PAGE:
Continued from the previous chapter, here.
Asa Pemewan drew a deep breath as he made to answer the questions the Reverend Anna Kerr had put to him. “The work yells at me, really,” he said. “Even now, I can’t help but see what’s on your bookshelves, and I keep thinking how to read what you read to get some idea about who you are and what you are. I keep looking for things we’ve both read, thinking about what the fact of our shared readership shows about the communities in which we participate entirely independently of where we are in the physical world. What your choice of words says about you and your history, and the history of the people who taught you to talk and to read, all of it and more floods on me at any given moment, and I can’t shut it off. It won’t be shut off; it is the lens through which I look at the world, bending all the light that reaches me and throwing some things into relief even as it hides other things from me entirely.”
He paused. “If the work you do is like that for you, then I understand, and I’ll not keep you from it. I couldn’t, in any event, and I’d be a kind of ass I try very much not to be if I made the attempt at doing so.” He stood to leave.
Anna stood, as well, and she came around her desk once again. Looking up at him, for he was slightly taller than her, she said “It is, and I’m glad you understand.” She reached up and kissed him on the cheek. “I’ll call you when things settle down a bit, and we’ll get that lunch. Or dinner. And we’ll split the check.”
Asa reached up to touch his cheek where she had kissed it. His eyes were wide, as if looking somewhere else. “Yeah.” His hand dropped, and his attention returned to where he was, where Anna stood. He nodded. “Yeah. That’ll be good. I’d like that a lot. A whole lot.” He made a short bow with his head and left, tripping over his feet a little as he did so, and making his way back to his teal hatchback in something of a daze.
Starting the car but sitting in it only, not yet driving, he thought That went…oddly. I’m not sure what to make of it. She seems interested, but I could be reading too much into that. I’ve done so more than once before. His mind flashed back to his undergraduate days. There was Allison; she gave me her phone number, and I thought she wanted to go out on a date. Turns out, she only wanted to set up a study session; she had a boyfriend. I wonder what happened with her.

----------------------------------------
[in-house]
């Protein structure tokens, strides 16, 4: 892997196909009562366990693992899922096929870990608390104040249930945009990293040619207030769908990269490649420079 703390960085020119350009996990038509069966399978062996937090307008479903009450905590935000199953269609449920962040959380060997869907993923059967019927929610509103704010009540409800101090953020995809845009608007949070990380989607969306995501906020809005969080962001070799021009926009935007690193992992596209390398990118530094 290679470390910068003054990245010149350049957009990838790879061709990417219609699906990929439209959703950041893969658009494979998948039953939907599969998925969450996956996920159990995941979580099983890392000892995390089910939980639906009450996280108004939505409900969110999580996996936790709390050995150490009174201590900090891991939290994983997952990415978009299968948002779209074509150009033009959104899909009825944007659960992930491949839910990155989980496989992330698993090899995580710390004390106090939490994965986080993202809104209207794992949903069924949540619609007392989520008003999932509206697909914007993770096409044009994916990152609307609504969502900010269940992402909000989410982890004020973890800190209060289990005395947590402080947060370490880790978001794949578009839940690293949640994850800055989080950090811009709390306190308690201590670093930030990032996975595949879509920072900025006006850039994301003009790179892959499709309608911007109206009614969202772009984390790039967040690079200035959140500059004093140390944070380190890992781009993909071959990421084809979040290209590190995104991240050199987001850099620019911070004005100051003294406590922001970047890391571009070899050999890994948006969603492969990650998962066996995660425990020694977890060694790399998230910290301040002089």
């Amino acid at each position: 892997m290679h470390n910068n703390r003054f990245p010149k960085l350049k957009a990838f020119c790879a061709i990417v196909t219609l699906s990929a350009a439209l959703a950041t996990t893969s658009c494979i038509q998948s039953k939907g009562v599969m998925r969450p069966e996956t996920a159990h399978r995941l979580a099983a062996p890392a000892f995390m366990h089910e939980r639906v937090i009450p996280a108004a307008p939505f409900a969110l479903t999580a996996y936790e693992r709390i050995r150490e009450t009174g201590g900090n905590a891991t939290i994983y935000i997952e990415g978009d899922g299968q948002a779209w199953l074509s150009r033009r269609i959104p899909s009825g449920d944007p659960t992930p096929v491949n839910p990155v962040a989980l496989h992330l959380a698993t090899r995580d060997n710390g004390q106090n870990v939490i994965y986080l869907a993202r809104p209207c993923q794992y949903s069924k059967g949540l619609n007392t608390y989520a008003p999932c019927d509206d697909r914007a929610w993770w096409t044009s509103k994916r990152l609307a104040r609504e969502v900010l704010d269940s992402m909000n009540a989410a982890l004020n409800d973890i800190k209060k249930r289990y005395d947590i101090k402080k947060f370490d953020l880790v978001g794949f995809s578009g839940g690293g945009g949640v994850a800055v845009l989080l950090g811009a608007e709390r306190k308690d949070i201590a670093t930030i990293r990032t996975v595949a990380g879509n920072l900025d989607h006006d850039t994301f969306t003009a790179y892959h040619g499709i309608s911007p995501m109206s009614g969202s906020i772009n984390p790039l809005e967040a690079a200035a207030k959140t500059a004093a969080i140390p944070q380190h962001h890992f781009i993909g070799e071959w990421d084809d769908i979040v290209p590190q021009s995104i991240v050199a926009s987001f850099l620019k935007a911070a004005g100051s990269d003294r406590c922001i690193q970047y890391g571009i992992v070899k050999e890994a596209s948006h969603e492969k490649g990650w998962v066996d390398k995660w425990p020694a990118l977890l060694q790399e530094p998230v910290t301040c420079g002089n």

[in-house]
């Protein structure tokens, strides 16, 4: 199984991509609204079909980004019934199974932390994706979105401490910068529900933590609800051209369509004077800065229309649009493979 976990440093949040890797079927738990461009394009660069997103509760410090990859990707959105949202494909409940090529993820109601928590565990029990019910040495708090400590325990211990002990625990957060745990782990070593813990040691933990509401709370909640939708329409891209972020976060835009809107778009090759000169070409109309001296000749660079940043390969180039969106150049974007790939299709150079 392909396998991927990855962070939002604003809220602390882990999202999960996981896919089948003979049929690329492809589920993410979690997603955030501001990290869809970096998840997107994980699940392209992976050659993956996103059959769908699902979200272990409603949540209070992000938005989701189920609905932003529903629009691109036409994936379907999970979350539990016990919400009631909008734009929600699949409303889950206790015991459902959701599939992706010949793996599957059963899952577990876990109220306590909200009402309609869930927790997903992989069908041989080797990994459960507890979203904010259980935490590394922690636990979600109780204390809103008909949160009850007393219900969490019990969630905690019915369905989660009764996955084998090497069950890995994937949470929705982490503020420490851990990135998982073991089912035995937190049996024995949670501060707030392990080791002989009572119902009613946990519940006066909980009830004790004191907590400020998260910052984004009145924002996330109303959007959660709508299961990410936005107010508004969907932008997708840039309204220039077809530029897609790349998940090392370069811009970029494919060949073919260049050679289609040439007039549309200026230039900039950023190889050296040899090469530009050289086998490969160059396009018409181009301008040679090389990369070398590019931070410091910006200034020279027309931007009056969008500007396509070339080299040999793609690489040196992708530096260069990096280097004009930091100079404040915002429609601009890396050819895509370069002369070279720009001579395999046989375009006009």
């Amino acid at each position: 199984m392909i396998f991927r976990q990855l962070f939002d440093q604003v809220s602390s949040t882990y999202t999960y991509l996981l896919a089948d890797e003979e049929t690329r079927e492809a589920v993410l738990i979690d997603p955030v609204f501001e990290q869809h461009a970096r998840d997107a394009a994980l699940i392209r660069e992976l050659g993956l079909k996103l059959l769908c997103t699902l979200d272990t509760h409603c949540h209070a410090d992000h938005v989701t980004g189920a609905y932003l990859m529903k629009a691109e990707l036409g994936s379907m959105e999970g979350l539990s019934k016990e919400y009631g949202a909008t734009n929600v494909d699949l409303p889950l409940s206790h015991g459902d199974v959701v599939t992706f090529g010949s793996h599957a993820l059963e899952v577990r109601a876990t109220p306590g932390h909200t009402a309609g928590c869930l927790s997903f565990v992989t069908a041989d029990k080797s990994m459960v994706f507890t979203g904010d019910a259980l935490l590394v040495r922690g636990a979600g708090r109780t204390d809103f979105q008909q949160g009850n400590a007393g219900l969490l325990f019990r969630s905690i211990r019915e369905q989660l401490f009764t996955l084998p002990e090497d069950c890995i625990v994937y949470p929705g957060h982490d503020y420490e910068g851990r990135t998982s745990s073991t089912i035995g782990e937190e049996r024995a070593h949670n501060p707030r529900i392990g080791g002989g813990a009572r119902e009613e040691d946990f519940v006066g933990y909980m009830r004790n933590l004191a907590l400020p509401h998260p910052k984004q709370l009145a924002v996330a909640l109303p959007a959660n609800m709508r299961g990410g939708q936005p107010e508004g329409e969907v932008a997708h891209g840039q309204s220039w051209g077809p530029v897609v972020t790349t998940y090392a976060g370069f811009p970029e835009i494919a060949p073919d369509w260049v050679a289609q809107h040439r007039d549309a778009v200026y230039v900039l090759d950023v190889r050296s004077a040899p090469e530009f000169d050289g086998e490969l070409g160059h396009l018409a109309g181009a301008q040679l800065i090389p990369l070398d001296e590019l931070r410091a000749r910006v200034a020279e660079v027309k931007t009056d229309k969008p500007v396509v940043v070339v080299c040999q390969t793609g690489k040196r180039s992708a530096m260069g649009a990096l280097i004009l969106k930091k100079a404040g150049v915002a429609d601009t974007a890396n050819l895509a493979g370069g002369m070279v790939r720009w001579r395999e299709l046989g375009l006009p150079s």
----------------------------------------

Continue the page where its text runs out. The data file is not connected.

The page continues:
He shook his head again, breaking his reverie. “Best not to think about it” he said aloud, and he put the car in gear. His stomach rumbled a bit as he did so, and as he left the church’s parking lot, turning back onto the street to head towards downtown, he said to himself “I do need to eat. I wonder if anything in town is open, or if I ought just to go back to the house and get something there.”
Driving on, Asa found more repair work in progress, and he saw that the Red Cross trucks that had passed him before were out distributing food and cleaning supplies to the people at work. Best head home, then. Here, I’d be in the way more than anything else, and that’s not what folks need at the moment.
When he reached his parents’ house, Asa took a look at his phone. Several texts had come in while he was out; he’d silenced his phone for the date that did not happen. One of them was from Art Martinez: “Checking to see if you weathered the storm. Let me know if you’re well.”
Asa smiled a bit. Of course an English professor punctuates texts he thought as he replied. “I’m well. Town’s messed up, though. Check on campus.”
A reply came quickly. “Main ofc. noted closure, no injuries. Have a paper to write anyway. Good to know you’re fine.”
Asa headed into the house. His mother noted his entrance. “You’re back quickly. What happened?”
“Anna had to work, as you might expect. We’re taking a raincheck; she says she would like to get together, but with the storm and the cleanup…”
“Well, that makes sense.”
“Red Cross is in town, too. They’re passing out food and such downtown. City hall’s trashed; a tree fell through it. Lots of businesses are going to be hurting, too. Windows are out in many, and Rufus Hochstedler’s store’s roof fell in.”
“I hadn’t heard that.”
“Yeah. I saw it when I drove by. Got a text from Art, too; he says the college is closed, but nobody got hurt there, so that much is good.”
“That is good.”
Asa’s father popped in at that point. “What’s good?”
“The college didn’t have anyone hurt by the storm. Campus is closed for cleanup.”
“Right.” Asa’s father paused. “Wait, what’re y’ doing home? Thought y’ had a date with Rev’nd Kerr.”
“She’s got to work. The storm, you know.”
He nodded. “Makes sense. Anything we can do to help?”
Asa shrugged. “Red Cross is in town. Might donate to them. Otherwise, staying out of the way’d probably be good.”
His father nodded again. “Also makes sense. And we’ll want to head to the city for groceries in the next few days. Power outage played hell with the coffin coolers in the stores here.”
“Did we lose any food?”
“Nope. Kept everything closed; it stayed cool. Not everyone did, though; neighbors found out their freezer doesn’t seal. Had most of a deer in there, too.”
Asa winced at the image that formed in his mind. Glad it wasn’t us.
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